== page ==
Spoiler Free Version
The movie is much better than the book and I loved the book. It did a great job of moving through the plot quickly and answering questions at a good pace. There were a couple funny moments that weren’t in the book that I really enjoyed in the movie – especially the scene with Teresa. I thought the Grievers were much scarier in the movie than they seemed in the book. It was like a cross of aliens and a big metal spider. I was on the edge of my seat the whole time. There isn’t a lot of music so I felt like something was going to jump out at any minute. The visuals of the moving maze were just stunning and so cool to watch.
In short, you should go see it.
The “Jessica Thinks Too Much” Version
The movie did a great job of bringing out the theme of insanity that was so prevalent in the book. I think it was even easier to see in the movie. Which is more insane: to keep trying to solve a maze that you haven’t been able to solve for years OR to just give up? It’s such an interesting question. Sitting here typing this review I would say that of course I would keep trying to get out. But I felt like by the time Thomas showed up in the maze that the Gladers kind of had given up. They still ran the maze looking for a way out but when Thomas was asking Newt if they had tried this or that Newt impatiently told him that they had tried everything. Thomas was curious and questioning things while everyone else had stopped and just focused on getting through the day and following the rules. One of the themes about insanity that was missing from the movie was the voices in Thomas’ head that he later found out was a telepathic connection with Teresa. I could just see the scientists looking at Thomas’ brain and studying what happens when he hears voices in his head and thinking “What is insanity? WHERE IS IT?”
The scientists at the end were so interesting. You could tell they were desperate about the disease that slowly makes you insane. They took people that were immune and wanted to study their brains to find out “Why aren’t you insane? What’s different about you?” The maze felt like a play on the idea of the traditional science experiment of a mouse looking for cheese. The idea of experimenting on humans isn’t a new one. I thought it was interesting that the scientists seem to justify what they are doing because it’s an extreme case – they are trying to save the whole human race. So is WCKD good or not? Does the end justify the means? Is it okay to stick these kids in a maze with machines designed to kill them if it could save everyone? I don’t know that it is. I do wonder that if I was slowly going to go insane without a cure if I would go to the extremes that WCKD did.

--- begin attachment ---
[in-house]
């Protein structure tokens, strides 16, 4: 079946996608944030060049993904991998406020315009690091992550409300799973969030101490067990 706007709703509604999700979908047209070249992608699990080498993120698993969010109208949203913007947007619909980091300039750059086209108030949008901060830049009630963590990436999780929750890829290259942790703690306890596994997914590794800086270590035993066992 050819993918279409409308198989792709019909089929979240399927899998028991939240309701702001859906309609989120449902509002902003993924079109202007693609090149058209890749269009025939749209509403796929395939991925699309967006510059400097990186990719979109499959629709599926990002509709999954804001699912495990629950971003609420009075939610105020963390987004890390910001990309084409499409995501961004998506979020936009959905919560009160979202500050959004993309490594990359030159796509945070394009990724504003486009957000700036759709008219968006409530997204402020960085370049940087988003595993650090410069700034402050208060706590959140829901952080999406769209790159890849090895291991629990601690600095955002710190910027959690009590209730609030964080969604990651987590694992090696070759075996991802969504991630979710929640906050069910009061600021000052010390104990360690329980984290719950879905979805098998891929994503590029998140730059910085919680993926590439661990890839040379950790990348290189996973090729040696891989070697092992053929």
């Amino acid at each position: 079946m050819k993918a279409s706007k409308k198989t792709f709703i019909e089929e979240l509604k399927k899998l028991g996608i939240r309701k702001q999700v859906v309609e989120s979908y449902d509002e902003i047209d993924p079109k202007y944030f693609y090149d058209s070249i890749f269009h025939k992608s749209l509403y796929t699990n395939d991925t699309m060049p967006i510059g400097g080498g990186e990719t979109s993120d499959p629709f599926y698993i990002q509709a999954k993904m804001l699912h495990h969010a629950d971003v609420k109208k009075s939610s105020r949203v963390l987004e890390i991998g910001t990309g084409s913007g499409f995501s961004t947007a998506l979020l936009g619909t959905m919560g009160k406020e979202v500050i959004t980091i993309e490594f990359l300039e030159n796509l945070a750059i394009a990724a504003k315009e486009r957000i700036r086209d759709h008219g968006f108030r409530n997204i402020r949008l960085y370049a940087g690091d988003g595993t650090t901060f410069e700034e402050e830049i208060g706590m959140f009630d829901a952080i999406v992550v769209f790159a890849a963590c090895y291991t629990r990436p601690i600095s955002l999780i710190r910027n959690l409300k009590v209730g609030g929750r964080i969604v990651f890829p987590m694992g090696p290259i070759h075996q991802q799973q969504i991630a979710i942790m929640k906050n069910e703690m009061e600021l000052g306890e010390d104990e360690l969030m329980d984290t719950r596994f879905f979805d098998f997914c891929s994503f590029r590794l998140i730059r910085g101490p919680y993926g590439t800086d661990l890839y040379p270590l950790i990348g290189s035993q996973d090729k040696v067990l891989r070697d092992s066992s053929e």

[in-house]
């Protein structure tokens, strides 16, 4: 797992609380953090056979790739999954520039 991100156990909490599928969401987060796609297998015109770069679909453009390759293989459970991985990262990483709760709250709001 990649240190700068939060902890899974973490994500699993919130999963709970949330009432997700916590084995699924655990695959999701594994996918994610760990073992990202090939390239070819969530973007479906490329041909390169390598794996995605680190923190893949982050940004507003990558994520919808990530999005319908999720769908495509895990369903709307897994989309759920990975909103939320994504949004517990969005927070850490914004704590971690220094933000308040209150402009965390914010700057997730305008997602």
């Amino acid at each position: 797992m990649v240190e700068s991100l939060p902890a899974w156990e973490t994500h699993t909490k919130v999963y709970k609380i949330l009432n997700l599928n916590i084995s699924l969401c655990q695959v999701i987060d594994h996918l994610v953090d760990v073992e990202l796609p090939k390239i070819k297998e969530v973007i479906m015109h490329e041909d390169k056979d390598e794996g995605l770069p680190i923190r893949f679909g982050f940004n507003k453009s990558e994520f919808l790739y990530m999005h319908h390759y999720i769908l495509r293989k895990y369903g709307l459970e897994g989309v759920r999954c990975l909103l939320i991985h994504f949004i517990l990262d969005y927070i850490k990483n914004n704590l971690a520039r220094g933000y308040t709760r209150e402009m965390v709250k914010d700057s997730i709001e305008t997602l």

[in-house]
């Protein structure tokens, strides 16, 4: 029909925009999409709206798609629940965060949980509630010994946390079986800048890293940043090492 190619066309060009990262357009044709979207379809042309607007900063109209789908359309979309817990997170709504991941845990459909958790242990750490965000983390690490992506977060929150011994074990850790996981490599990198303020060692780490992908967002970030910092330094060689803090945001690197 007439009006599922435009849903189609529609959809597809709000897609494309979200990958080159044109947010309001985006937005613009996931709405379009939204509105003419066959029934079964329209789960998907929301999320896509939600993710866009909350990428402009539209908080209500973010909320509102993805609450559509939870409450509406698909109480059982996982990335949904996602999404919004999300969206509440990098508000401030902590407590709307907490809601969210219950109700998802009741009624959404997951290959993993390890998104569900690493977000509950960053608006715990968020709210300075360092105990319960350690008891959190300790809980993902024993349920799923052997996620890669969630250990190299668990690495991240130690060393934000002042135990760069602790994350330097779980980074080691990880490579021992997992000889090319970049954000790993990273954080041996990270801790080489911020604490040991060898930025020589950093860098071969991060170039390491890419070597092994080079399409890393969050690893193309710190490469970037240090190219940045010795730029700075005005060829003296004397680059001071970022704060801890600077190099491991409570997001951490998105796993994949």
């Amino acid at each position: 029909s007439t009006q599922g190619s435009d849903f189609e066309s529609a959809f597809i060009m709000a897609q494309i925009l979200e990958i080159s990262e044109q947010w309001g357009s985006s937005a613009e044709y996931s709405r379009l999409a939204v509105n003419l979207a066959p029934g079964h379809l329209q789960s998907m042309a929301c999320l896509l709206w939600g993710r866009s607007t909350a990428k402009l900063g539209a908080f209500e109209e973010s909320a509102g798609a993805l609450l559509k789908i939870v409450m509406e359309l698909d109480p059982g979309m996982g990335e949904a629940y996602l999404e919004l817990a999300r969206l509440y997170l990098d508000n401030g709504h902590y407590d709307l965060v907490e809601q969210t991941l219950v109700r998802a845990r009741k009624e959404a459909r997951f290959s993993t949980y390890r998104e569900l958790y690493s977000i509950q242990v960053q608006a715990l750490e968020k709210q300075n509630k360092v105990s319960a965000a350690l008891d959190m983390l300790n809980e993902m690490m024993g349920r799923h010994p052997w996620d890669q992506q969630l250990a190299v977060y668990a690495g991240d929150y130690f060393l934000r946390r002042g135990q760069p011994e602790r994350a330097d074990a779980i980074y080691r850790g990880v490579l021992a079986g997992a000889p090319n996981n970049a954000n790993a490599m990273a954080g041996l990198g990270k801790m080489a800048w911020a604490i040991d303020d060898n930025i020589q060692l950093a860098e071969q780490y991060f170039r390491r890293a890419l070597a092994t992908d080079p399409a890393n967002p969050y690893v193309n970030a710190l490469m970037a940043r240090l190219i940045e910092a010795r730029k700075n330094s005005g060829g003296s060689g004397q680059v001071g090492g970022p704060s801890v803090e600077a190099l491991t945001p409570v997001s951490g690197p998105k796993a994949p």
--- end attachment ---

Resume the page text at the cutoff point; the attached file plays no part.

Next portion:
When Gally and Thomas come to an ultimatum I wondered what “team” I would choose. Gally’s team stays behind because they don’t think life is that bad or that it needs to change. They also don’t seem convinced that life is necessarily better on the outside. They are fine with the status quo. Thomas’ team is curious and sees the maze as a trap and a loss of freedom but it takes a huge amount of risk to try and get out. I’d like to think I would choose Thomas’s team, but in real life I make more decisions similar to Gally. It also made me wonder what I would do if I knew I was being experimented on. What would you do if you were experimented on?
One of the biggest things I missed from the book that didn’t show up as much in the movie was the lingo. The lingo makes them feel like an isolated community but had the feel of how teenage boys would talk to each other. The lingo was still there, just not as much as it was in the book.
Since I’m LDS (which is short for The Church of Jesus Christ of Latter Day Saints aka Mormons) I noticed a few things that maybe only a Mormon person would. I’m not saying this is a religious book in any way or that it is an allegory. But terms like “greenie” which is used to describe a new missionary and the idea of being surrounded only by boys for two years kind of remind me of an LDS mission. I also thought it was interesting that Thomas wakes up with no memory of his previous life and goes through the difficult process of figuring out the maze. That idea is kind of similar to the Mormon doctrine called the plan of salvation which is the belief that we lived before we were born on Earth and we are here to be tested before we return to heaven. That’s the very short version and you can read more about the plan of salavation here.
James Dashner talked about how The Maze Runner was inspired by Ender’s Game and Lord of the Flies. James Dashner talked about how he felt like the Gladers were the opposite from the chaos in Lord of the Flies with their focus on order and how they treated Teresa.
Overall, this was a great, action-packed movie that gave me so much to think about and I can’t wait to see it again.